Kim Carr suppresses cognitive dissonance

In a speech to the AFR‘s higher education conference today, Science and Research Minister Kim Carr, showing Nelsonesque levels of capacity to suppress cognitive dissonance, said that:

the Government will expect universities to provide better, more meaningful data on research costs through activity-based reporting, and to meet specific performance targets to be developed in consultation with the sector. …

The Government will use any additional funding as a lever to:

* drive structural reform within institutions and across the sector,
* increase transparency and accountability,
* ensure that resources are allocated rationally and used efficiently,
* make universities responsible for their decisions, and
* improve the way universities manage their estate.
These are precisely the same ends we will expect to achieve through mission-based funding compacts.

but at the same time…

Compacts will increase institutional autonomy …

So unprecedented interference in how universities run their business increases their autonomy?

I know Orwell is overused, but how can I resist?:

War is Peace.
Freedom is Slavery.
Ignorance is Strength.

5 thoughts on “Kim Carr suppresses cognitive dissonance

  1. Carr engaging in Duckspeak?? Doubleplusgood!

    Andrew, you oldthinker, you unbellyfeel AusSoc.

    If you’re not careful you’ll find yourself in the basement of Miniluv.


  2. Ahh yes, the old activity-based costing. Back again. We tried that about ten years ago. The consulting-accountants they sent in to explain how to fill out the spreadsheet almost cried. So many undiagnosed asperger types asking questions and telling them that what they proposed just simply didn’t capture their working day. The results of exercise promised upon completion have just never materialised. 🙂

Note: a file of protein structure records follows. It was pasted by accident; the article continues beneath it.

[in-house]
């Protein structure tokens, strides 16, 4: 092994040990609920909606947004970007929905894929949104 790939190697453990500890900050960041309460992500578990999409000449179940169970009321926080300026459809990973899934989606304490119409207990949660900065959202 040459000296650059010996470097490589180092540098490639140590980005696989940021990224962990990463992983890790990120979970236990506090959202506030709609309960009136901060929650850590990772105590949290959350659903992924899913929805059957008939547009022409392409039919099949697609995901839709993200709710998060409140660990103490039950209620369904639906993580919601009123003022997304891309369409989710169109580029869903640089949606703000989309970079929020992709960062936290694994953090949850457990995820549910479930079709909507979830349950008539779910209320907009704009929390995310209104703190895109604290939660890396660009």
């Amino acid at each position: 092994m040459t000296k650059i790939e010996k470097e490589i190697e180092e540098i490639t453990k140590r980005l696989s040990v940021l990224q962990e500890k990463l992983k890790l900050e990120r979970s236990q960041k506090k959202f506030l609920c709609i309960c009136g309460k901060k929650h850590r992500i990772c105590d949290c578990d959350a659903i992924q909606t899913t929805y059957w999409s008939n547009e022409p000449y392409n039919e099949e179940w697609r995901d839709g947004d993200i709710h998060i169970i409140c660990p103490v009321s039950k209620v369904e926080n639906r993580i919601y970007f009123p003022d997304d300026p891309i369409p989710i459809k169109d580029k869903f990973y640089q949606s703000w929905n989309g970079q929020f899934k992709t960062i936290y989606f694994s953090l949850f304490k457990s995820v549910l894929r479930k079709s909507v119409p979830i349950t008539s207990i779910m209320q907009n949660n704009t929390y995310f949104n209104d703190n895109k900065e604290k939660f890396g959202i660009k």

3. Chairman Kim is not the brightest spark, and while he was restricted to playing Tonka Toys with the car industry and bonds undies in the pre-GFC days, was not too dangerous. But the constraints of rational policy making have been loosenned in recent times as we have all too often seen. Like a few of the dreamers from Whitlam’s crew, Carr is now a bull with a ticket to a China shop, and I suspect others will be cleaning up the mess for years to come.


  4. One problem with all this accountability stuff in terms of research grants is that it is next to impossible to actually stick to the budget you proposed since you never get all that you ask for. This means you can never do some things you want, try and do others on the cheap (and fail), etc., so it’s no surprise if you end up with a weird budget and bits left over that get weirdly spent. There are also other problems like trying to estimate inflation/Aus dollar costs over 5 years. Beats me how all this is done — I always just make a number, which it appears is what everyone else does.
    I must admit that when I worked in places that actually did give you the amount you asked for, I was very surprised — you actually had to do what you said and spend the money on what you said (and nothing else), which, at least at the individual level, helped a lot for accountability.


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